Sunday, November 6, 2016

Al Hambara, Granada, Spain

 The red (female).

That is the direct translation of Al Hambara from Arabic.

Probably because she sits atop the hill like the red queen of the city of Granada.

The Al Hambara palace was a highlight of our trip in southern Spain and a "must-see"! 
^ photo of the palace from the steps on a hillside across the city 
Al Hambara was built by the Arab Moors who ruled this region of Spain between the 700s and 1400s. The Al Hambara was completed towards the end of their rule in the early 1300s. 
We spent 3 hours just touring the palace and the gardens. And our professor had to keep urging stragglers in our group to stop taking photos and move on to the next room. The whole palace is just magnificent! I highly recommend devoting an entire day to leisurely exploring it! 
One of my favorite things about Academic Travel is that we are always traveling at the beginning of March/October, which is the off-season for tourism at 95% of the places we are visiting. So even though the weather may not be ideal, and sometimes I may complain about wishing it were nicer weather to eat outside or enjoy the scenery. It is actually REALLY nice because we have a lot of these really popular tourist sites basically to ourselves. Like when I visited the Mona Lisa in Paris on a random Thursday night in October 2012 right before closing, it was literally JUST my friend and I in the room with the painting. Or when I visited Pompeii, it was a rainy day in March 2013 and the site was empty except for our group. I loved it and will always remember roaming around those ruins in the drizzle. These our completely different experiences then some of my good friends have had who visit these same sites during the summer or spring break and endure large crowds that damper the experience.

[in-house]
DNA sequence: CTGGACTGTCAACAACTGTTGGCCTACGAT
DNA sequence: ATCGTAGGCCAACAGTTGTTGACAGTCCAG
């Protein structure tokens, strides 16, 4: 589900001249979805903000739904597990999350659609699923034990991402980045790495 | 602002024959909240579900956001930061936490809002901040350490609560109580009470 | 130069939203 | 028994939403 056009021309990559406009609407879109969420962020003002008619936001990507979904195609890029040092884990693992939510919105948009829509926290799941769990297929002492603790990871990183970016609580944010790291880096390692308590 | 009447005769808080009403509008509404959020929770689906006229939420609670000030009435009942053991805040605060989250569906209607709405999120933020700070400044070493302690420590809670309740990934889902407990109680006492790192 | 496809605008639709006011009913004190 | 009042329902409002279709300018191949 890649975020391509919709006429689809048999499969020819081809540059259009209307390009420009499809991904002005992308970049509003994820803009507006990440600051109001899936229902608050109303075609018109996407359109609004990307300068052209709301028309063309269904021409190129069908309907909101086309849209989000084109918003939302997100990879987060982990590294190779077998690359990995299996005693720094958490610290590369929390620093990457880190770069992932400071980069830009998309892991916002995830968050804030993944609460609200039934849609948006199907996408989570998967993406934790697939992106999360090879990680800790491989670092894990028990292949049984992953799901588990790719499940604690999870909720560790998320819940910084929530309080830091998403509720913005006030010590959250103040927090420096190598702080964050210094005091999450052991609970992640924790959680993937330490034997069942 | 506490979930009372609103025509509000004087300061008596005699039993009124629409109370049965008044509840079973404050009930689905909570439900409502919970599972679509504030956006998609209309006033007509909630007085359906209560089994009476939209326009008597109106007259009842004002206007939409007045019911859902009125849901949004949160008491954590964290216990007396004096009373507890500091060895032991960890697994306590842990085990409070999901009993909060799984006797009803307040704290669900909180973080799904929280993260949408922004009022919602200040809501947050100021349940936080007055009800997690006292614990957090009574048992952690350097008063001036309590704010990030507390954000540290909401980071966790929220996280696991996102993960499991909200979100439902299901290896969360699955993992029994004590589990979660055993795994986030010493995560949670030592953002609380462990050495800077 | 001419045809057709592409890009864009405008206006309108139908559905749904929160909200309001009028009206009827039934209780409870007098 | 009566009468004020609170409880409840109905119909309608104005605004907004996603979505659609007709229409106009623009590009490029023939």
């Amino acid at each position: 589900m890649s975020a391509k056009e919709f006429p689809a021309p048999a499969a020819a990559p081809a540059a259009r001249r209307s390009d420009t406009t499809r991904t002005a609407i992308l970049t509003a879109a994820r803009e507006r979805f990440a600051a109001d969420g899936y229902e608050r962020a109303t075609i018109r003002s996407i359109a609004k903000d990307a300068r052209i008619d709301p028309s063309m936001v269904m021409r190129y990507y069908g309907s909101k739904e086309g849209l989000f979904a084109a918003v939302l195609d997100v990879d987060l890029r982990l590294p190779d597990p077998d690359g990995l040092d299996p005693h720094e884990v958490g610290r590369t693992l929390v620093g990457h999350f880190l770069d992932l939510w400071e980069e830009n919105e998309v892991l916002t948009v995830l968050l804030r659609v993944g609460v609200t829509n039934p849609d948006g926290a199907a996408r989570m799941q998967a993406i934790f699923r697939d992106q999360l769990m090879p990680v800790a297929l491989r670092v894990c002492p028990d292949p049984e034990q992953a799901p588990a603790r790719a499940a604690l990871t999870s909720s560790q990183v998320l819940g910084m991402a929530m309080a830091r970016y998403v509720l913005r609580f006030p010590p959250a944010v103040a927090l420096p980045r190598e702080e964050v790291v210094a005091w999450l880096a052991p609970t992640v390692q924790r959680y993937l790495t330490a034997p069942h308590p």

I can imagine Al Hambara also may be less enjoyable with pressing crowds and although I am sure it is gorgeous in the summer greenery, we were lucky to have many of the rooms to ourselves. 
Loyal real life & travel roommate, Marina! ^ (who is living in Morocco right now!)  
^ I learned this kind of dome with what I would (in my non-expertise) call "stalactites" is in reality called a "muqarnas" and is common in Islamic architecture.  
^another more elaborate example of a muqarnas 
love love love 
Fun fact: for fans of the book The Alchemist, by Paulo Cohelo, it is hinted at that this is the city where the main character, Santiago, the shepherd boy, begins his journey. 
I loved all the geometric patterns and intricate details in the craftsmanship of every corner of the palace. In the muslim faith they don't believe in iconography, or in other words, depicting the faces of God or any of the characters in their scriptures. So instead beauty and spirituality are shown through ornate geometric patterns and carvings. Or elaborate calligraphy of scripture verses (scroll to see some pictures of examples)
Looking out from the royal gardens over to the palace 
^ arabic calligraphy 
Looking out over Granada 
Closeup of arabic calligraphy, scripture verses and references to Allah  ^
And to end on a sweet note ;) 
Churros con chocolate 

xx Jess 

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